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Hoffmann, R. A wiki for the life sciences where authorship matters. Nature Genetics (2008)

Isolation and properties of the glycolytic enzymes from Zymomonas mobilis. The five enzymes from glyceraldehyde-3-phosphate dehydrogenase through to pyruvate kinase.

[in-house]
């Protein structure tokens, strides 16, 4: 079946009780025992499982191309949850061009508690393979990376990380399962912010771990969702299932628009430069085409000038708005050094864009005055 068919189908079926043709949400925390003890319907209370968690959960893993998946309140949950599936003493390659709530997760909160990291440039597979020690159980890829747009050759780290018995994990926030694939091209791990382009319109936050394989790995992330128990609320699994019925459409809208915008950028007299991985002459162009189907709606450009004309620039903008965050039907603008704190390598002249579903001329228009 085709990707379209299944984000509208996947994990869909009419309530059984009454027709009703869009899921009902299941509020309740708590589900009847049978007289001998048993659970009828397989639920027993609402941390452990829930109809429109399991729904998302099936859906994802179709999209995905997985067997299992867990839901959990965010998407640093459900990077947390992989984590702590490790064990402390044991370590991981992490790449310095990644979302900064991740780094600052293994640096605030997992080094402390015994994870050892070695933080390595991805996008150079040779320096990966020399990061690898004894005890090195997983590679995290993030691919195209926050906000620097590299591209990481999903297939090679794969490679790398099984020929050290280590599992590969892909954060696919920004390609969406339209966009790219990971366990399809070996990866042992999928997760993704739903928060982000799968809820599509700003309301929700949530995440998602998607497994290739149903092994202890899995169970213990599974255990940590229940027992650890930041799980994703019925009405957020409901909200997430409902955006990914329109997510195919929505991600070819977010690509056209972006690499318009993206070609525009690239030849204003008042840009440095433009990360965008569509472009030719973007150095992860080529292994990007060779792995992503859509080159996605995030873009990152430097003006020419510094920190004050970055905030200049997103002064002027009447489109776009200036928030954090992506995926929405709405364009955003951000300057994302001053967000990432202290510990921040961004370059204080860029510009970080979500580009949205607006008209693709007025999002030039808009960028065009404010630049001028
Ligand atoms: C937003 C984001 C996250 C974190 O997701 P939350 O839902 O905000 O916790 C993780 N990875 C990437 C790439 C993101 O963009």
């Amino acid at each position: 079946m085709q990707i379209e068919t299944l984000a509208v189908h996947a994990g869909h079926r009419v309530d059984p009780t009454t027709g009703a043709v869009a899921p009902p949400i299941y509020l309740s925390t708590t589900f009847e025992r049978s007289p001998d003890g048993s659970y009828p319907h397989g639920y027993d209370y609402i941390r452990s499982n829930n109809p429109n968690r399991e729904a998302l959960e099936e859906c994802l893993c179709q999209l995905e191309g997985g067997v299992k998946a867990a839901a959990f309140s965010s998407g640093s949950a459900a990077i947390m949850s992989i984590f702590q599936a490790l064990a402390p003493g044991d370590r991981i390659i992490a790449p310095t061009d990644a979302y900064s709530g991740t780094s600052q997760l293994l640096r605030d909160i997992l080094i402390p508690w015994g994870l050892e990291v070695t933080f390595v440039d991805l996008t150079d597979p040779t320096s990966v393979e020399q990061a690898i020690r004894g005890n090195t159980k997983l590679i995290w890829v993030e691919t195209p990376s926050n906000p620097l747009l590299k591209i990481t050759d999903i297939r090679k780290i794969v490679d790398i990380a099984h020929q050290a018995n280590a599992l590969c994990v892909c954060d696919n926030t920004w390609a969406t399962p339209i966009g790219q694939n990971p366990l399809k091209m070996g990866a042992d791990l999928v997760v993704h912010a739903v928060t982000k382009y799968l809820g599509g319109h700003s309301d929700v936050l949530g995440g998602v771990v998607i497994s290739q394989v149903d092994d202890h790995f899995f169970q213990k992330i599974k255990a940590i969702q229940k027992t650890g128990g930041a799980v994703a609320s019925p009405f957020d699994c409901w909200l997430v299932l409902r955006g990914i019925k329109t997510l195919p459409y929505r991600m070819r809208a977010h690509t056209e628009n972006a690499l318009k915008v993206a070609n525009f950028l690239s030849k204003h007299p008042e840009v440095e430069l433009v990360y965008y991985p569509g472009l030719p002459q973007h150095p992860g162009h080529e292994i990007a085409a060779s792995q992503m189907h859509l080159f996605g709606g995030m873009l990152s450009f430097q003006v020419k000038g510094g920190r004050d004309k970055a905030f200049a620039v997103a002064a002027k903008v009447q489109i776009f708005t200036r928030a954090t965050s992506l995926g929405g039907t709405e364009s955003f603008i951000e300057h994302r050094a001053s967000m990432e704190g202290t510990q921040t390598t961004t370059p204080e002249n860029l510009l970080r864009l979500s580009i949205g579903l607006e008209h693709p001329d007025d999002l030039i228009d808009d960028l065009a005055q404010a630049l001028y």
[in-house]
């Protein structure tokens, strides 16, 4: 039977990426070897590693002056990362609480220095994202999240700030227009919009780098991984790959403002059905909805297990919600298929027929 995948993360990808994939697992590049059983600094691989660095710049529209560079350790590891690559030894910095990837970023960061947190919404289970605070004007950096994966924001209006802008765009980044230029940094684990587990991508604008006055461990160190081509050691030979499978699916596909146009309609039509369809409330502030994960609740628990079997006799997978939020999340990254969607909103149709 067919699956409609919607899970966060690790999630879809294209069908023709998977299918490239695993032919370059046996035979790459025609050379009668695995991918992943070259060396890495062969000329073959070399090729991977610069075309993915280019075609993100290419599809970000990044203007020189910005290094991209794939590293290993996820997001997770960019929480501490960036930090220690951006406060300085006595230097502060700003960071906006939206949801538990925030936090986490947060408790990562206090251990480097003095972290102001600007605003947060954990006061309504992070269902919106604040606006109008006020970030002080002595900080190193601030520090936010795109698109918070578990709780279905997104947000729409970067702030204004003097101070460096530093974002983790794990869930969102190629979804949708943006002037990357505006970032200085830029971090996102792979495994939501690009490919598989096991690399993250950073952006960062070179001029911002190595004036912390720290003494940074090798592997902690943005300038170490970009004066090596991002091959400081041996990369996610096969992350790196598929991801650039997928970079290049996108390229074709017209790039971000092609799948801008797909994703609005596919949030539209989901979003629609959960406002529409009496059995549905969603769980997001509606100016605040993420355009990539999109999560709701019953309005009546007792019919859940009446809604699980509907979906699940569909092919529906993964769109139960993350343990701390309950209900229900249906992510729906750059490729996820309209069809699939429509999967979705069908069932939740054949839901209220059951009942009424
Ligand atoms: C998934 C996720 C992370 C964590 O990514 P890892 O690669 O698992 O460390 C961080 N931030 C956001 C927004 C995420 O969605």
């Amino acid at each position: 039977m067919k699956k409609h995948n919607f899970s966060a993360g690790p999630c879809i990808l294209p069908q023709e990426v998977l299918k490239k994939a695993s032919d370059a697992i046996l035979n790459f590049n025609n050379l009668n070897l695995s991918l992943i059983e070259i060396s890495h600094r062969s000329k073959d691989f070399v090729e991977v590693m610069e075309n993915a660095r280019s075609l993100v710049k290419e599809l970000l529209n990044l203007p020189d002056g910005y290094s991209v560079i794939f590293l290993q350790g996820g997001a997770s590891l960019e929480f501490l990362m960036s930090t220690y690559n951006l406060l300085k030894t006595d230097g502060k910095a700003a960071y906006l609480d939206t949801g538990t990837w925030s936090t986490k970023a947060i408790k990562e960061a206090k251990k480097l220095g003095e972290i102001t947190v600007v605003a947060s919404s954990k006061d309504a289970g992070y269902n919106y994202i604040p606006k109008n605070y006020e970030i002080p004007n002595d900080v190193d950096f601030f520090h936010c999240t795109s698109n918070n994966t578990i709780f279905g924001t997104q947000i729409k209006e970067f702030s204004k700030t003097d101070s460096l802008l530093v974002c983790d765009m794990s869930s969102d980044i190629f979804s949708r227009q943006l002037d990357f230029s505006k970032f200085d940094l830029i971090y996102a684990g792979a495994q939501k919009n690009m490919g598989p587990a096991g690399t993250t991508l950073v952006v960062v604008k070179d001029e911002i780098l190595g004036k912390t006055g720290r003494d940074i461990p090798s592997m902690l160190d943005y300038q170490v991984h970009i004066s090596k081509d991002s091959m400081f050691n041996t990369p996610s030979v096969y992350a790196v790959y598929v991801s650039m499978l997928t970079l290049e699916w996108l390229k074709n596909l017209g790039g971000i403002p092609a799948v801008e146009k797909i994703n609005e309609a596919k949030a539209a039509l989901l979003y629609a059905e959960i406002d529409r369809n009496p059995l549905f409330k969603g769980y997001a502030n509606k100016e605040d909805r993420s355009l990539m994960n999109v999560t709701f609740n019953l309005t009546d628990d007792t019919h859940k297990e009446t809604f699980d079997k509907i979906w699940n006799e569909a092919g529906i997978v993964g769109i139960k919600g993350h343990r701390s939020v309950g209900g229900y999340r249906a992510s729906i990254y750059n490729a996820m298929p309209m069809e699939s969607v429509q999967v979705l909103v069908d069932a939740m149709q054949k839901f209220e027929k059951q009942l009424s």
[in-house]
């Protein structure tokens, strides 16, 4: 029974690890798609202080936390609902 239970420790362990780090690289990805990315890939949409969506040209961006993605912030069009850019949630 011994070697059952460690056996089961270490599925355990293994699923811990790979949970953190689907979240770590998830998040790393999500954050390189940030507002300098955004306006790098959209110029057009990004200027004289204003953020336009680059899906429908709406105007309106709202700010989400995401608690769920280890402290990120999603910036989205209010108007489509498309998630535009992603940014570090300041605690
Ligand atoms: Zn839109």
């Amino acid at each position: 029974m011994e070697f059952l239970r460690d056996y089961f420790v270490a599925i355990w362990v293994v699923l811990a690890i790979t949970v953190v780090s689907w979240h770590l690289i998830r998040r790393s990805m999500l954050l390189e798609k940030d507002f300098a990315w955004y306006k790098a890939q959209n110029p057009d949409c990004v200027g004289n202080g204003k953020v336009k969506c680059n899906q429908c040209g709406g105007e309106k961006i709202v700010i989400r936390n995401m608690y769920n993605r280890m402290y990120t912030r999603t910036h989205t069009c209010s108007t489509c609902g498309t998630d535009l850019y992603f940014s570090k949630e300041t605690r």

The five glycolytic enzymes glyceraldehyde-3-phosphate dehydrogenase, phosphoglycerate kinase, phosphoglycerate mutase, enolase and pyruvate kinase were each purified from extracts of Zymomonas mobilis cells, by using dye-ligand chromatography as the principal step. Two procedures, producing three and two of the enzymes respectively, are described in detail. Z. mobilis glyceraldehyde-phosphate dehydrogenase was found to be similar in most respects to the enzyme from other sources, except for having a slightly larger subunit size. Phosphoglycerate kinase has properties typical for this enzyme; however, it did not show the sulphate activation effects characteristic of this enzyme from most other sources. Phosphoglycerate mutase is a dimer, partially independent of 2,3-bisphosphoglycerate, and has a high specific activity. Enolase was found to be octameric; otherwise its properties were very similar to those of the yeast enzyme. Pyruvate kinase is unusual in being dimeric, and not requiring K+ for activity. It is not allosterically activated by sugar phosphates, having a high activity in the absence of any effectors. Some quantitative differences in the relative amounts of these enzymes, compared with eukaryotic species, are ascribed to the fact that Z. mobilis utilizes the Entner-Doudoroff pathway rather than the more common Embden-Meyerhoff glycolytic route.[1]


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